Nerves, Stress and Hormones
The symptoms of CP/CPPS appear to result from an interplay between psychological factors and dysfunction in the immune, neurological and endocrine systems.
Theories behind the disease include stress-driven hypothalamic-pituitary-adrenal axis dysfunction and adrenocortical hormone (endocrine) abnormalities, neurogenic inflammation, and myofascial pain syndrome. In the latter two categories, dysregulation of the local nervous system due to past trauma, infection or an anxious disposition and chronic albeit unconscious pelvic tensing lead to inflammation that is mediated by substances released by nerve cells (such as substance P). The prostate (and other areas of the genitourinary tract: bladder, urethra, testicles) can become inflamed by the action of the chronically activated pelvic nerves on the mast cells at the end of the nerve pathways. Similar stress-induced genitourinary inflammation has been shown experimentally in other mammals. However, there is no correlation between inflammation on histological examination of the prostate and the National Institutes of Health Chronic Prostatitis Symptom Index.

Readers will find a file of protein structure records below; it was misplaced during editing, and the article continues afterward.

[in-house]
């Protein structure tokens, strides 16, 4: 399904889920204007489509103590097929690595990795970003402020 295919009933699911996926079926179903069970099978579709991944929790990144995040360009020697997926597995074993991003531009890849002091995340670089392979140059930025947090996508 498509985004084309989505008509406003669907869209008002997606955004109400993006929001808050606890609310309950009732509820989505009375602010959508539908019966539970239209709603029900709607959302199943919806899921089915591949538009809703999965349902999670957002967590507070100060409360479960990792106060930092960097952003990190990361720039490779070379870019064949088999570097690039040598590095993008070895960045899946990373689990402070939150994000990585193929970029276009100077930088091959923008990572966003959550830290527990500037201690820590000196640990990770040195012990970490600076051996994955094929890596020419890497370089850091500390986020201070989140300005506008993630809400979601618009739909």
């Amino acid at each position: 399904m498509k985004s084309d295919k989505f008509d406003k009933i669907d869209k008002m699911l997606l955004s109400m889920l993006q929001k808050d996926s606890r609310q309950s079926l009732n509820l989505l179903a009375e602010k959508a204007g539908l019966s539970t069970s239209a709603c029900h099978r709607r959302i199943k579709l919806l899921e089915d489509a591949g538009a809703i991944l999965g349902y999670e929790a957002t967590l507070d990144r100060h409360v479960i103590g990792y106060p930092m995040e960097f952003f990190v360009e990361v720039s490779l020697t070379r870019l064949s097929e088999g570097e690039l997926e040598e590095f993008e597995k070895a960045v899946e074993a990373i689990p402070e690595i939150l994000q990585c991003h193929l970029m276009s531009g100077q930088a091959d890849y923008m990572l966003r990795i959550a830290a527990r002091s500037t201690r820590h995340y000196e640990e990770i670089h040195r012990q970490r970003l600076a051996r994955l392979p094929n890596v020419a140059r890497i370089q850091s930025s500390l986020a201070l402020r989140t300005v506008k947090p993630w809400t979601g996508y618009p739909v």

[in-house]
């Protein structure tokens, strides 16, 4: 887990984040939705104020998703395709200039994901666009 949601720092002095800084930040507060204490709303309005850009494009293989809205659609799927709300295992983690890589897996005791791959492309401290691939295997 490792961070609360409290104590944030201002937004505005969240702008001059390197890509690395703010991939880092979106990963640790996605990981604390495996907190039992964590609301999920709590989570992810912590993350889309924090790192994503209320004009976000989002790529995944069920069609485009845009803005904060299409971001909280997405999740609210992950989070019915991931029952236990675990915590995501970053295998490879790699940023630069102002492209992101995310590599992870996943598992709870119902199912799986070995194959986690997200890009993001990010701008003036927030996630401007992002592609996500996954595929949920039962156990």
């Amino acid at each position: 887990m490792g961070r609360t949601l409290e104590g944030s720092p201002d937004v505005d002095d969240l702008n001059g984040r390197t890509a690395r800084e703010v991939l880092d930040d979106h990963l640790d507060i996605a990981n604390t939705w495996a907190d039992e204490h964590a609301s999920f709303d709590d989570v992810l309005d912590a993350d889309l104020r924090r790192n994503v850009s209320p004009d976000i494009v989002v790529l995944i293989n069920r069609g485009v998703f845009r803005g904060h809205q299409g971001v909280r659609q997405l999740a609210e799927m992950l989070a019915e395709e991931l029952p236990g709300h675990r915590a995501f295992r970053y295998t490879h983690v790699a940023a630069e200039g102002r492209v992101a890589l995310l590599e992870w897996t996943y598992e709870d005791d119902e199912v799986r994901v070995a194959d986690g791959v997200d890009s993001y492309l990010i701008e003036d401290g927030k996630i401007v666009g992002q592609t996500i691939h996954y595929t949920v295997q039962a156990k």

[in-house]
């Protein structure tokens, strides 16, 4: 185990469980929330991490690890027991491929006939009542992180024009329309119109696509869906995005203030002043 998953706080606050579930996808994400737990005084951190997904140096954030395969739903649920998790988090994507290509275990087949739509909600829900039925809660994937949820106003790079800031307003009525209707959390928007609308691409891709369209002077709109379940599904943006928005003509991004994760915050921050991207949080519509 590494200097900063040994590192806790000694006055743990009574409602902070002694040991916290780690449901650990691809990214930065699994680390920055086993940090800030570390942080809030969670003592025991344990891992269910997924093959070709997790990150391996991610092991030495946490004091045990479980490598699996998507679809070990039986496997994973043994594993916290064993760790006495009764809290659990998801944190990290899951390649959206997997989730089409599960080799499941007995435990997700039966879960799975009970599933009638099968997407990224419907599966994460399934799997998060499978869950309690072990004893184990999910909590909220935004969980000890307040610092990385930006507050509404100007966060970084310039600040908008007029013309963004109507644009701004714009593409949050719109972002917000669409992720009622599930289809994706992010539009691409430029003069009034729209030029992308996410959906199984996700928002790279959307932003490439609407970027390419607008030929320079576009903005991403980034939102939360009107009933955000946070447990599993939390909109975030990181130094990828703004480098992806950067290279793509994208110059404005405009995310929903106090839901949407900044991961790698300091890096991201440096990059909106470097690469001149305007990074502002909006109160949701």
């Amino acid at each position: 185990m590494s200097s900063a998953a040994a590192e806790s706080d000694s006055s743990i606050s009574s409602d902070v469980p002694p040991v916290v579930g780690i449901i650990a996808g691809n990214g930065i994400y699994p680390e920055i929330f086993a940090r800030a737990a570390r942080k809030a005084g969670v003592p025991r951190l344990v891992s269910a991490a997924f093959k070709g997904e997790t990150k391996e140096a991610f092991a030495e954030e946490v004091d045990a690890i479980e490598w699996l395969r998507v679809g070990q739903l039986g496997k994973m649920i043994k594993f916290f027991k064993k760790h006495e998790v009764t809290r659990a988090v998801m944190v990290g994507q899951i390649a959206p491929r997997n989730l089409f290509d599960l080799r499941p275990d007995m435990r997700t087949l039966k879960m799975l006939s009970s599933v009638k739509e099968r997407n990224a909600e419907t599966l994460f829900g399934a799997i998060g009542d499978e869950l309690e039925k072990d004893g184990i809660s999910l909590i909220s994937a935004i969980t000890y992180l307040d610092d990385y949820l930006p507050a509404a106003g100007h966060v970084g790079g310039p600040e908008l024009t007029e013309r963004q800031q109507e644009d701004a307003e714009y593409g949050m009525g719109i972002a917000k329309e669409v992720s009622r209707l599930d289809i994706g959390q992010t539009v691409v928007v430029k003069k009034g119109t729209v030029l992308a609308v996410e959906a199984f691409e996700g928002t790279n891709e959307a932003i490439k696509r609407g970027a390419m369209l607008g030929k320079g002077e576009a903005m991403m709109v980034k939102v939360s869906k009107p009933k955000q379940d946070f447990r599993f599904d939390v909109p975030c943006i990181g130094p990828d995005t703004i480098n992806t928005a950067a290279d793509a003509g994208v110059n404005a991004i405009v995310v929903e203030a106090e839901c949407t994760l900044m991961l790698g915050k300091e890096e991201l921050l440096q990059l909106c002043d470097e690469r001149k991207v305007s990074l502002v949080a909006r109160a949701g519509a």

The bacterial infection theory that for so long had held sway in this field was shown to be unimportant in a 2003 study from the University of Washington team led by Dr Lee and Professor Richard Berger. The study found that one third of both normal men and patients had equal counts of similar bacteria colonizing their prostates. This view was endorsed by Dr Anthony Schaeffer, Professor and Chairman of the Department of Urology at Northwestern University, in a 2003 editorial of The Journal of Urology, in which he stated that "...these data suggest that bacteria do not have a significant role in the development of the chronic pelvic pain syndrome", and a year later with his colleagues he published studies showing that antibiotics are essentially useless for CP/CPPS. Since the publication of these studies, the research focus has shifted from infection to neuromuscular, behavioral, psychological, and genetic etiologies for UCPPS (CP/CPPS and IC/PBS), where the interplay between the lower urinary tract and other physiological systems is stressed. UCPPS is now studied as a systemic disorder. In support of this approach, a 2005 study showed that stress is correlated to Cat III prostatitis.
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